An artist statement is constantly rewritten and almost always out of date because things keep moving on.
Art is a big compromise. It starts with a big lie and the success is to make it as true as possible. The moment that you want to talk about something, it becomes a copy of it. You leave out so many things or you put in many others that don’t exist.
It is back-to-school time and I would like to wave the summer goodbye in the gentlest way possible, featuring Cartas y Atardeceres (Letters and Sunsets) by Diango Hernández. The ongoing project exists online. The artist sources photographs of modern architecture and superimposes his characteristic graphic waves inspired by letters as a literary genre as well as actual letters from relevant personalities.
“This is a project proposal, a sort of collage. Something I am currently developing which involves buildings that I consider remarkable. Special places that my imaginary letters just activate.”
“The modular nature of the works mean that they may be perceived as a section of something that could be much larger. This idea of the infinite, fluidly extending vertically or horizontally into space is an important quality of my works.”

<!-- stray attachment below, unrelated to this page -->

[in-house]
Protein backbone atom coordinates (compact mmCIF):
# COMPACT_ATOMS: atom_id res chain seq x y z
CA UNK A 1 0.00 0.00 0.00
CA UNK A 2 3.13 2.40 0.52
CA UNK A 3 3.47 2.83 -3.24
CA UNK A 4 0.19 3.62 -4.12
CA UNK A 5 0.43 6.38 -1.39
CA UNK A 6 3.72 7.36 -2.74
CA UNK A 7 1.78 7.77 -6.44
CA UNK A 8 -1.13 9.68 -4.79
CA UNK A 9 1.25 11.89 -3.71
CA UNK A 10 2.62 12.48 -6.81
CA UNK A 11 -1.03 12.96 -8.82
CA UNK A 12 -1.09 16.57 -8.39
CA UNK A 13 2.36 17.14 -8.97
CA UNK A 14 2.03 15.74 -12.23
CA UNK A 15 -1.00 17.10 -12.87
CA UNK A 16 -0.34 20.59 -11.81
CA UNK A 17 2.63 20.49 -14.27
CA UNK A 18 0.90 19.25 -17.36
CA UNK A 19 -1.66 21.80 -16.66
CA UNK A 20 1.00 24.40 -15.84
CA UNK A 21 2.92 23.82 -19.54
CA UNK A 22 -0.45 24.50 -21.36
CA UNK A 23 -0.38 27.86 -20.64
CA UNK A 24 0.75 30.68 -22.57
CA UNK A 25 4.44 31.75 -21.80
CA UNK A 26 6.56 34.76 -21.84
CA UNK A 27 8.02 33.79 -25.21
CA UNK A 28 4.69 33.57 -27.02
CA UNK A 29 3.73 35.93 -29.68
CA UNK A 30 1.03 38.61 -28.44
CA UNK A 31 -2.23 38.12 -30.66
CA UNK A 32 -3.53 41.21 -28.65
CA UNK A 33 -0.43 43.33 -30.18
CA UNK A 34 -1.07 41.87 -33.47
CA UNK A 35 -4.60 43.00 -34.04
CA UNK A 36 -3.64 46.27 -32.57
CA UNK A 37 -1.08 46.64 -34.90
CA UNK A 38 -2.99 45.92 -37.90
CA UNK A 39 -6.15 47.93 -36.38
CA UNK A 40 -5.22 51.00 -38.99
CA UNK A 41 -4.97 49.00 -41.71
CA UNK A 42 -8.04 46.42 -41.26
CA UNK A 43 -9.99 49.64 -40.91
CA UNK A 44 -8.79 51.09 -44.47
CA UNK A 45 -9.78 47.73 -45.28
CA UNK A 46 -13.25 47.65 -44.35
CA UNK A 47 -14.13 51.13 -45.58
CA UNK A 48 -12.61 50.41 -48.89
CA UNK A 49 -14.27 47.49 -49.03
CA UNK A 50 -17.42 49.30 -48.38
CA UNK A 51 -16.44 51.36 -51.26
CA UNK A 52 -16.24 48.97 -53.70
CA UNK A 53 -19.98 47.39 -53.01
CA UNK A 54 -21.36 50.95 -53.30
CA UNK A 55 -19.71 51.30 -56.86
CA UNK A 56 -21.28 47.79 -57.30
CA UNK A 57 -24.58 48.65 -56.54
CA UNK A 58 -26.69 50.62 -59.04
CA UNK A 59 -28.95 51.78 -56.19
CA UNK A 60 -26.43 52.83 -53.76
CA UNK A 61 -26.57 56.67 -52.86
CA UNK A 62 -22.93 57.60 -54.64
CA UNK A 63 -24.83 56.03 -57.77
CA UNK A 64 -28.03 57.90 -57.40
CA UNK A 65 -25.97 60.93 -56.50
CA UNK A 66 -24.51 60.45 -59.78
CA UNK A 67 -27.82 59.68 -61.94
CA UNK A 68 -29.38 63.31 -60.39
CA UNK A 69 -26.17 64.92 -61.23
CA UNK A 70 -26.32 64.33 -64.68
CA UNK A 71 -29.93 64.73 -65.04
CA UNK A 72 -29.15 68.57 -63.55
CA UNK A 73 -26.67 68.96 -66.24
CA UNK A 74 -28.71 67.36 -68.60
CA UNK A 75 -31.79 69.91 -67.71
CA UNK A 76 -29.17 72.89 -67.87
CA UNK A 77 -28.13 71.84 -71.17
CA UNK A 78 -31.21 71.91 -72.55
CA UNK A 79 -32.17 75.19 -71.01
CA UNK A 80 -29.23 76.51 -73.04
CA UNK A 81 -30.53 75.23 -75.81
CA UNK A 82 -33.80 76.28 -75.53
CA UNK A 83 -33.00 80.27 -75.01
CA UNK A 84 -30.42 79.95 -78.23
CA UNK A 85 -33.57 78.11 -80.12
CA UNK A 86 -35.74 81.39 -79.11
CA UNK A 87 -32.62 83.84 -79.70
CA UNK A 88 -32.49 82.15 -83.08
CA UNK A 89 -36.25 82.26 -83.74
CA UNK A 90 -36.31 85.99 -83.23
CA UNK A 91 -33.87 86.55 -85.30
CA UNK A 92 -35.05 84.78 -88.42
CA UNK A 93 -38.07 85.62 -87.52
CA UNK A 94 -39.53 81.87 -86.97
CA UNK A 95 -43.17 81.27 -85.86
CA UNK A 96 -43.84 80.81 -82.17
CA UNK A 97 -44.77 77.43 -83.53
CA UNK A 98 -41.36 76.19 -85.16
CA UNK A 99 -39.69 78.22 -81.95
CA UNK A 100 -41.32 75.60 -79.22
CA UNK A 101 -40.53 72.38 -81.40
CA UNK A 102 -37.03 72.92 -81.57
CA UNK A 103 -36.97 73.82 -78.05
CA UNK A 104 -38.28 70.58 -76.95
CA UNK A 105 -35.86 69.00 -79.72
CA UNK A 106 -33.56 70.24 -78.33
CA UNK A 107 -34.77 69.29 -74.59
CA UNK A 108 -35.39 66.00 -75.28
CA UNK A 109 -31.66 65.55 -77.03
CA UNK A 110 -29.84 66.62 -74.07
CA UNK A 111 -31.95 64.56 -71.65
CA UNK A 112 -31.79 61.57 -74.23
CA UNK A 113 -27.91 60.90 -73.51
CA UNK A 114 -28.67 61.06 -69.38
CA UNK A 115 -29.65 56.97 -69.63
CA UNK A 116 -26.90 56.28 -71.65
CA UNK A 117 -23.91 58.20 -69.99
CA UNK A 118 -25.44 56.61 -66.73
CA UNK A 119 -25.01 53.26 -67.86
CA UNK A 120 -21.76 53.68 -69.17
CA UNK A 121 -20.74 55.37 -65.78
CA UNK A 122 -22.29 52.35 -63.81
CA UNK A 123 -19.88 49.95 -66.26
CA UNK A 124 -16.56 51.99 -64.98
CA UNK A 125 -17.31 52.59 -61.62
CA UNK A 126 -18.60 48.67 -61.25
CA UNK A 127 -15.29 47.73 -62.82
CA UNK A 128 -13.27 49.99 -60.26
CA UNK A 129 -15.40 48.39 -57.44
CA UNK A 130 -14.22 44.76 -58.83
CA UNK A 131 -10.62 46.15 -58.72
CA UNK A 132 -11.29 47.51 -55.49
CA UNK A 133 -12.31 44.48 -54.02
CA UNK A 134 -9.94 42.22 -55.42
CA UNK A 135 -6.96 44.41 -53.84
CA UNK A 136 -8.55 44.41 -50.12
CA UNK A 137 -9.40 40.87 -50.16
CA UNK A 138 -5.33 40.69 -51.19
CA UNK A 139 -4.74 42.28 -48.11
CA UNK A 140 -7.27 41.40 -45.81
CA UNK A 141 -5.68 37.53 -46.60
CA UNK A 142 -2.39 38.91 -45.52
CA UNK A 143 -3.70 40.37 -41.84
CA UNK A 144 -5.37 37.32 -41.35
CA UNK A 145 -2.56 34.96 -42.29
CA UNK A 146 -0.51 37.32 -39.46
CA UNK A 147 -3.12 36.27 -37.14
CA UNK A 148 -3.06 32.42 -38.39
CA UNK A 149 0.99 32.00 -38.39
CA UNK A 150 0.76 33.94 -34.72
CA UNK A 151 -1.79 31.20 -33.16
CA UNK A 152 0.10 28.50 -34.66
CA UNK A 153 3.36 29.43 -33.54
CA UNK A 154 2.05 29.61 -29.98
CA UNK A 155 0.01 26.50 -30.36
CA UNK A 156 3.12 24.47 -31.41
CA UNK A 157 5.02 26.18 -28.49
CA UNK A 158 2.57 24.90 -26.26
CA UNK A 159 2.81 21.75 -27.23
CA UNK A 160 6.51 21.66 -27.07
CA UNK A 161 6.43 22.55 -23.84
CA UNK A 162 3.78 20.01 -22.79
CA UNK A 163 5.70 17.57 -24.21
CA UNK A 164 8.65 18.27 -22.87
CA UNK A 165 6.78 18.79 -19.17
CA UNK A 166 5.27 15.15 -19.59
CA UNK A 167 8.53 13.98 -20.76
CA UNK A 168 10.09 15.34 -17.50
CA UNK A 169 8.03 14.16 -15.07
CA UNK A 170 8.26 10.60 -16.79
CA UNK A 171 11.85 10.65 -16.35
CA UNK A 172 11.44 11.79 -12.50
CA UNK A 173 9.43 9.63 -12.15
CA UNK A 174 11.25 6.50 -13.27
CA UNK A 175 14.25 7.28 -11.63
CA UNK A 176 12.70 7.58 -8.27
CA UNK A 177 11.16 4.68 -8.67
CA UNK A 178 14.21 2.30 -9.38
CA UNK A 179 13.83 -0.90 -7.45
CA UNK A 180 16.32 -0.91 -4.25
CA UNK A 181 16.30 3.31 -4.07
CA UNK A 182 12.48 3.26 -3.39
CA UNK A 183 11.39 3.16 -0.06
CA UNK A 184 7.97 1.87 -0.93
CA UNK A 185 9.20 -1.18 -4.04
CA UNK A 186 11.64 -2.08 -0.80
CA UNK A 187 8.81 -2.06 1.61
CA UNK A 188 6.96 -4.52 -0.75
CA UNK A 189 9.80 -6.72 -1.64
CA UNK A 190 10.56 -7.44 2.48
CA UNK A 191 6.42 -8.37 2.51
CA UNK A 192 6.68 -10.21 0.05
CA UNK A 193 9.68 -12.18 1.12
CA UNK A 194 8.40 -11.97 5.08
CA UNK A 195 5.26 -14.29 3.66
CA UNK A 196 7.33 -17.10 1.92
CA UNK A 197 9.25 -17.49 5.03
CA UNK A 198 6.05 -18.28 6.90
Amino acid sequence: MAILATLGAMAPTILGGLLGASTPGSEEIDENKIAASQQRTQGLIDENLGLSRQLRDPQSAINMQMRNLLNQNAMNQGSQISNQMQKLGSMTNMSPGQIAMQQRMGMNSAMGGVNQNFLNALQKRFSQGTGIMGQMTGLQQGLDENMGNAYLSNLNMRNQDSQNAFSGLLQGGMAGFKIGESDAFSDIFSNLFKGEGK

Following two major exhibitions by Richard Tuttle in London in 2014, Tate Modern’s commission of a large textile sculpture for its monumental Turbine Hall and Whitechapel Gallery’s retrospective of the artist’s career from the 1960s, you can enjoy two new coinciding exhibitions until May 13th. The Critical Edge at Pace London and My Birthday Puzzle at Modern Art focus on textile and mixed-material assemblages respectively.
“I like that performance is slightly more provisional. Not such a beautiful finished object. Unlike an object, it is a process that invites people to ask questions and get involved.”